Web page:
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Former Iranian President Khatami Believes US Attack On Iran Unlikely

Former Iranian president Mohammad Khatami delivers a speech on the necessity for living in peace and non-violence, bridging the development gap among nations and building a global citizenship at the United Nations University in Tokyo 25 August 2006. Khatami was in Japan to attend the world religious leaders meeting in Kyoto. Photo courtesy of Yoshikazu Tsuno and AFP.
by Staff Writers
Chicago (AFP) Sep 04, 2006
Former Iranian President Mohammad Khatami, on a visit to the United States, said he believes a US attack on Iran is unlikely and called for a diplomatic solution to the impasse over the country's disputed nuclear program in an interview broadcast on Monday.

Khatami, who has no scheduled meetings with US government officials during his two-week visit, is the most senior Iranian representative to travel to the United States since Washington broke off diplomatic relations following the 1979 takeover of the US embassy in Tehran.

Asked if he feared possible military action against Iran over its nuclear program, Khatami told CNN television: "We are definitely worried and hopeful that such a thing will not take place, such attack will not take place.

"I think, in all honesty, the probability of something like that taking place are very low. And I believe the only power that can undertake -- can take such steps is the United States, and, quite frankly, I think the United States has caused itself enough problems in Iraq."

Iran rejected an August 31 deadline to halt enrichment activities and Washington is urging the UN Security Council to impose sanctions against Tehran.

In the interview conducted in Chicago, Khatami called for a diplomatic solution to resolve the impasse.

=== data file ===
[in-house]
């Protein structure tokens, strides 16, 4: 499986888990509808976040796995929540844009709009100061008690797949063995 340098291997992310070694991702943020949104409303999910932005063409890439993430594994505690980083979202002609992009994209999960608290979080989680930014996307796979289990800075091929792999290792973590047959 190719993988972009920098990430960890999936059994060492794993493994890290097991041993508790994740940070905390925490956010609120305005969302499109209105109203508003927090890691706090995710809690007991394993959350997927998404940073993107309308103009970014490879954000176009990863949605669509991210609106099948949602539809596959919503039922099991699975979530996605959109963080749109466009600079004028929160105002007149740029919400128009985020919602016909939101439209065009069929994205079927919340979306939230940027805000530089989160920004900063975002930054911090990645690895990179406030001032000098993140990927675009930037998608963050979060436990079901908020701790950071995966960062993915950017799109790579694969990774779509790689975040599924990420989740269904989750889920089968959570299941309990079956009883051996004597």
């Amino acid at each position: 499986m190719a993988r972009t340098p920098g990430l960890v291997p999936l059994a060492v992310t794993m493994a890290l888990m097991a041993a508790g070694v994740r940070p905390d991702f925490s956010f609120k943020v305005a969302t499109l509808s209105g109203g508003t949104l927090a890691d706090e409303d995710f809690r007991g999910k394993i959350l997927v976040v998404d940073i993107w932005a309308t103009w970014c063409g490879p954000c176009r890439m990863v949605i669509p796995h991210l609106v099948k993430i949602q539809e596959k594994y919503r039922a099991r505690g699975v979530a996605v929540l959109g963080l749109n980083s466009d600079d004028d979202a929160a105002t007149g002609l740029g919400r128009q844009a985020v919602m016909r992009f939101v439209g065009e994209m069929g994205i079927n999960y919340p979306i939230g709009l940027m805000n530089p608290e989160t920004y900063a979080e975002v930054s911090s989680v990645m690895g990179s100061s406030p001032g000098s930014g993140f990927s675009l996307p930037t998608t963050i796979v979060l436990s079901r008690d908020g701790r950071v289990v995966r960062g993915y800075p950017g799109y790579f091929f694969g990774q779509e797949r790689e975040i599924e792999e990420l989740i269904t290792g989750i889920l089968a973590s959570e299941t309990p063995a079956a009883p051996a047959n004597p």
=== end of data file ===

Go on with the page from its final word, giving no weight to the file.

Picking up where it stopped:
"Through communication and negotiation, the needed guarantees can be given to give assurances that we're not pursuing the atomic weapon," said Khatami, speaking through an interpreter.

He said Iran had never sought to secure nuclear weapons.

"It has never been the policy nor the mindset of any branch of the Iranian government to pursue atomic weapons, which can be the source of vast, numerous deaths in the world."

Khatami is considered a moderate reformist unlike his hardline successor, President Mahmoud Ahmadinejad, who has provoked international outrage with comments calling for Israel to be "wiped off the map."

Asked about Ahmadinejad's remarks on Israel, he said: "I personally never said that Israel should be wiped off the map.

"I always said and backed fair and equal peace in the region with the main pillar -- one of the main pillars of which would have to be fair treatment of Palestinians and also the repatriation rights of the Palestinian refugees."

Discussing the prospects for democracy in the Middle East, Khatami said that any outside intervention only makes political progress more difficult.

"Obviously, we do have some mistakes, some challenges in the region, wrong decisions taken by the leaders in the region. But I firmly believe it's only increased through foreign intervention," he said.

"I again firmly believe that through dialogue and close cooperation and understanding there is a better way to work through and eliminate the problems and challenges, rather than threats and violence."

Source: Agence France-Presse

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Path To Security Council Over Iran May Be Unavoidable Warns Germany
Berlin (AFP) Sep 04, 2006
German Foreign Minister Frank-Walter Steinmeier said Monday that world powers would have no choice but to take Iran to the UN Security Council if Tehran does not agree to rein in its nuclear program.

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